Clipping Mr Murdoch's wings would be one way of answering the claims that Mr Blair is "cosying up" to Mr Murdoch."There are quite a few MPs who are deeply concerned about Murdoch and want to stop him. There is a considerable feeling that we want to do something about Murdoch," said Clive Soley, chairman of the Parliamentary Labour Party.
Action to preserve a diverse press to challenge Mr Murdoch's influence could also be used to head off the threat of a Labour backbench revolt on the Competition Bill, over a clause to outlaw predatory pricing by the Times.
The Government has delayed the second reading of the Competition Bill until after Easter, but the controversy over Mr Murdoch's access to Mr Blair continued to embarrass the Government after a weekend disclosure that a Labour official in charge of high value fundraising, Amanda Delew, had written a memorandum last May saying big business donors would want access to Mr Blair and Jonathan Powell, the No 10 Chief of Staff.
Senior Labour sources last night said that the reports of a revolt on the Competition Bill by 50 Labour MPs were "over the top - it will be a handful". But there is a growing call among party backbench leaders for action. The MPs were alarmed at the apparent editorial interference by Mr Murdoch over the decision by HarperCollins, another Murdoch publishing house, to cancel the book by Chris Patten, the former Governor of Hong Kong, allegedly because it clashed with Mr Murdoch's business plans in China.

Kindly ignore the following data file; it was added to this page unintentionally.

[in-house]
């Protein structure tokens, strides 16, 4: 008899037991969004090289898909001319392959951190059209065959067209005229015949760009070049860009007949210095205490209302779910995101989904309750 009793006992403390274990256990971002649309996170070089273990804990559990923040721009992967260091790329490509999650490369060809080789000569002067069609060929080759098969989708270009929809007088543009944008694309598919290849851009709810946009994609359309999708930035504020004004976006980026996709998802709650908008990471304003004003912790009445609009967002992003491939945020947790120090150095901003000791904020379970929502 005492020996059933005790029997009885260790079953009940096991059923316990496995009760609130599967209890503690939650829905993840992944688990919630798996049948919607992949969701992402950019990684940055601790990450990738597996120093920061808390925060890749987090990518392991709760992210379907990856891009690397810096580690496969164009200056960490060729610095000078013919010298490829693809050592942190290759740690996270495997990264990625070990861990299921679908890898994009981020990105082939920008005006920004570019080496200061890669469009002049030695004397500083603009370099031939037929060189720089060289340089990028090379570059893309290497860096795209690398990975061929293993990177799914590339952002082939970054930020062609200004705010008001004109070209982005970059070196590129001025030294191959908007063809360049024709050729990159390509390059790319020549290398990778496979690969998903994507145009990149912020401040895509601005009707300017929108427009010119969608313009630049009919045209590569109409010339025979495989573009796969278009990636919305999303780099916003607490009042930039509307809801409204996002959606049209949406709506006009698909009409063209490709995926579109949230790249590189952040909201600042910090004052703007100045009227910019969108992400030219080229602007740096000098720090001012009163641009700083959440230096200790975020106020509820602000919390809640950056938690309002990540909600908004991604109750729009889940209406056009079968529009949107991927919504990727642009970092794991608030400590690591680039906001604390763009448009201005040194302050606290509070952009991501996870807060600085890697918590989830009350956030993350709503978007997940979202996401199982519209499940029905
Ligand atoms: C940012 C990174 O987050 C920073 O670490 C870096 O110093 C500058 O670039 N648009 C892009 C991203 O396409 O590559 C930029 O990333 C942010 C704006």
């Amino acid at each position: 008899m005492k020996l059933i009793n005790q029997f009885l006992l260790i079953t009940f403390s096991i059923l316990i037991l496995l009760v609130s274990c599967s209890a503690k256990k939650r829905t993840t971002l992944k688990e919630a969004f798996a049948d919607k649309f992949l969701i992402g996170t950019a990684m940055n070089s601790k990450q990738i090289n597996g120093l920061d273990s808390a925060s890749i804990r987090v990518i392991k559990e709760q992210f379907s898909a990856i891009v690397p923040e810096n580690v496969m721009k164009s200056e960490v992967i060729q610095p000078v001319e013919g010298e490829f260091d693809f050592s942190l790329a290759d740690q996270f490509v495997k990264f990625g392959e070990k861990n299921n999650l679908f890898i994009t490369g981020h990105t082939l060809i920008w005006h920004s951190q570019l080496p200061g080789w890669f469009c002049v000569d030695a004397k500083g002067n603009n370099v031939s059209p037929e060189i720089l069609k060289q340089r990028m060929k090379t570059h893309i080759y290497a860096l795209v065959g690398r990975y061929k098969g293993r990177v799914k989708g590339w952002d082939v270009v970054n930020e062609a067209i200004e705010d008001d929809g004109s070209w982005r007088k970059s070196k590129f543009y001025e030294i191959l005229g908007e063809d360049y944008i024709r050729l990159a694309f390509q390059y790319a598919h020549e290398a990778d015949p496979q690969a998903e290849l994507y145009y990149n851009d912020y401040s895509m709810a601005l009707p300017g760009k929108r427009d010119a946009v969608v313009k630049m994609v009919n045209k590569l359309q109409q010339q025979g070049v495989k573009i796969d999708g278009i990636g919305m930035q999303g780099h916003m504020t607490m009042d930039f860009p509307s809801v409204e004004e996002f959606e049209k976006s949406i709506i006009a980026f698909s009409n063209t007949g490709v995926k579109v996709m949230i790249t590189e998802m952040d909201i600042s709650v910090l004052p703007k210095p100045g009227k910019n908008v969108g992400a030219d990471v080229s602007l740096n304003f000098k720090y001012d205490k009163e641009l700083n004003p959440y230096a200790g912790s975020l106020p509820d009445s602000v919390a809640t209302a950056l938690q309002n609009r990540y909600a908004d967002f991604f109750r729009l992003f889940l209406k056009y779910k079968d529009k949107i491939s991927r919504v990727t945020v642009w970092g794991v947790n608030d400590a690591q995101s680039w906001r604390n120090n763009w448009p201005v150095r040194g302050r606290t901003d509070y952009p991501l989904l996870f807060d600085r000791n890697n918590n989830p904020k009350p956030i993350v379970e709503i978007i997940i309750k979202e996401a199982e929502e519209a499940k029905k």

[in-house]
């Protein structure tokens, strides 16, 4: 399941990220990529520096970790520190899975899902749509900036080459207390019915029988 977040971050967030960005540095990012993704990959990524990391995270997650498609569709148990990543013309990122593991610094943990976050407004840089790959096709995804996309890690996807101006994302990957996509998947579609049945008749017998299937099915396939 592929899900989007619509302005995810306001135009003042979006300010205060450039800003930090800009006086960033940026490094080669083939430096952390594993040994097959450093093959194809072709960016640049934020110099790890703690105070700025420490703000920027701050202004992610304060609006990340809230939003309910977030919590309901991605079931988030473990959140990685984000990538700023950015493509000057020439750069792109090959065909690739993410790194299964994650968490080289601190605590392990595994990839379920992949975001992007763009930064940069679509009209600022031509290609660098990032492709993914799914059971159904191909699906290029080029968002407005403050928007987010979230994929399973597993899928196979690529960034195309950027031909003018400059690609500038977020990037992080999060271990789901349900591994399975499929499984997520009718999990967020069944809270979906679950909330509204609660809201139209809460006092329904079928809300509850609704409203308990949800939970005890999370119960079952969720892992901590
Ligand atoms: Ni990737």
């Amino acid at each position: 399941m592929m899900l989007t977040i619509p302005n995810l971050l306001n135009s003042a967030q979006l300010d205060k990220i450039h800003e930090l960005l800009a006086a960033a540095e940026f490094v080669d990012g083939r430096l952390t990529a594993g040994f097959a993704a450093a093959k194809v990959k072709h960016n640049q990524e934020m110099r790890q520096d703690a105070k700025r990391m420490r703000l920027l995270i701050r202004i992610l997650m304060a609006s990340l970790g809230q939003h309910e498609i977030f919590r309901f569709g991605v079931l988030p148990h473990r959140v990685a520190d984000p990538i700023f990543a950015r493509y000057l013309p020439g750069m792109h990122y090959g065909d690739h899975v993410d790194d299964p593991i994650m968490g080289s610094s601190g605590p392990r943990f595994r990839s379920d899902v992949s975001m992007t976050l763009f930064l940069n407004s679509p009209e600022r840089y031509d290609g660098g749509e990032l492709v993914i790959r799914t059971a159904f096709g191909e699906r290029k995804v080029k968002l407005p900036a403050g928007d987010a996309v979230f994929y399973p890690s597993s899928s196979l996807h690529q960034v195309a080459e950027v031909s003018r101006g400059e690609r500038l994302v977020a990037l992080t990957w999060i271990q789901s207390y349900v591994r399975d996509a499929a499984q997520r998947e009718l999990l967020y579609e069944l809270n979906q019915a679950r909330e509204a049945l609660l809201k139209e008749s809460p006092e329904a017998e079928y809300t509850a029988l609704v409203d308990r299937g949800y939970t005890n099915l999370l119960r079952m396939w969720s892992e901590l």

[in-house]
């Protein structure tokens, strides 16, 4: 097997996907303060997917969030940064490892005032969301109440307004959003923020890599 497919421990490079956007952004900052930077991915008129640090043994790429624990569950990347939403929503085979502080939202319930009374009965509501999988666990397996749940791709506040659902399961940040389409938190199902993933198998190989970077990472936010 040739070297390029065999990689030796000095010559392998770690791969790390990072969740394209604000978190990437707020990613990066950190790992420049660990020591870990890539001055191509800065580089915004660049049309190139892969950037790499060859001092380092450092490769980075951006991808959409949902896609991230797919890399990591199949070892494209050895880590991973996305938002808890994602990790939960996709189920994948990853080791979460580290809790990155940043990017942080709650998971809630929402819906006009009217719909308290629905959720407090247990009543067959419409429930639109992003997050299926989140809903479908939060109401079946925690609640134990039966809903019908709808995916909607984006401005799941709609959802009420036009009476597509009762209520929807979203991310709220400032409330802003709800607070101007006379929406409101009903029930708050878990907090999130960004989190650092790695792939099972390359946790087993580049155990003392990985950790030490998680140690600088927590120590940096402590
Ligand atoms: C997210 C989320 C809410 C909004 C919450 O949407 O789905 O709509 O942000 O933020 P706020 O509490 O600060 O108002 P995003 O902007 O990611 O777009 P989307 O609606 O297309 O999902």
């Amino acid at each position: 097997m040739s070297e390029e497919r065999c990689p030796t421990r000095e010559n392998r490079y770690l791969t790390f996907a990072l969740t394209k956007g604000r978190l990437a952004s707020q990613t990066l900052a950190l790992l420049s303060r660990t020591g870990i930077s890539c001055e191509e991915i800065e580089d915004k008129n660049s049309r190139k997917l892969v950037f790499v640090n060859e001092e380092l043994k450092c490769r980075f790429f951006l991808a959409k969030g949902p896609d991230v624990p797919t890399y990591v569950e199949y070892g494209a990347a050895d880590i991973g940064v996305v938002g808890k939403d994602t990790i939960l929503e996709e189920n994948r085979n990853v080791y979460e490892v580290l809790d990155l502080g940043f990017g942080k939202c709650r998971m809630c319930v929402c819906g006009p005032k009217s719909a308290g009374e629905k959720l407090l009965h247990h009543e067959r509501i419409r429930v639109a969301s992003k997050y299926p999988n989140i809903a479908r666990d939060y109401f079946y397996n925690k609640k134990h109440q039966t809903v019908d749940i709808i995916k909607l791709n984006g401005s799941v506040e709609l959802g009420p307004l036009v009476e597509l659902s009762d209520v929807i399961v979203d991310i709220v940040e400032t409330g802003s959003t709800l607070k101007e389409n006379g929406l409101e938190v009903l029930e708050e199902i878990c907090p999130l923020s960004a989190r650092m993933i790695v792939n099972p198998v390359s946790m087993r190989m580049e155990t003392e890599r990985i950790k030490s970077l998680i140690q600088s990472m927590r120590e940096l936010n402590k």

Tam Dalyell has already warned the whips he cannot support the Government, when it asks MPs to overturn a defeat in the Lords on an amendment to the Competition Bill to outlaw predatory pricing. Mr Murdoch's senior executives have been mounting a counter-offensive at the Commons to reassure Labour MPs.
Peter Stothard, the editor of the Times, had a meeting last week with David Winnick and Robin Corbett, after they had criticised Mr Murdoch's influence in the Commons.
The Chief Executive of News International, which owns the Times, has called for a meeting this week with Mr Soley. But in spite of the assurances from Mr Murdoch's men, Labour MPs are keen to see some action. Mr Soley said he did not believe the amendment by Lord McNally, the Liberal Democrat peer, outlawing predatory pricing, would work, and Mr Murdoch would circumvent existing laws. "I would like to see media legislation," he said. "Clause one would be on a free press and everything else would be set out - privacy, harassment, and media ownership. This is not just a can of beans we are talking about."
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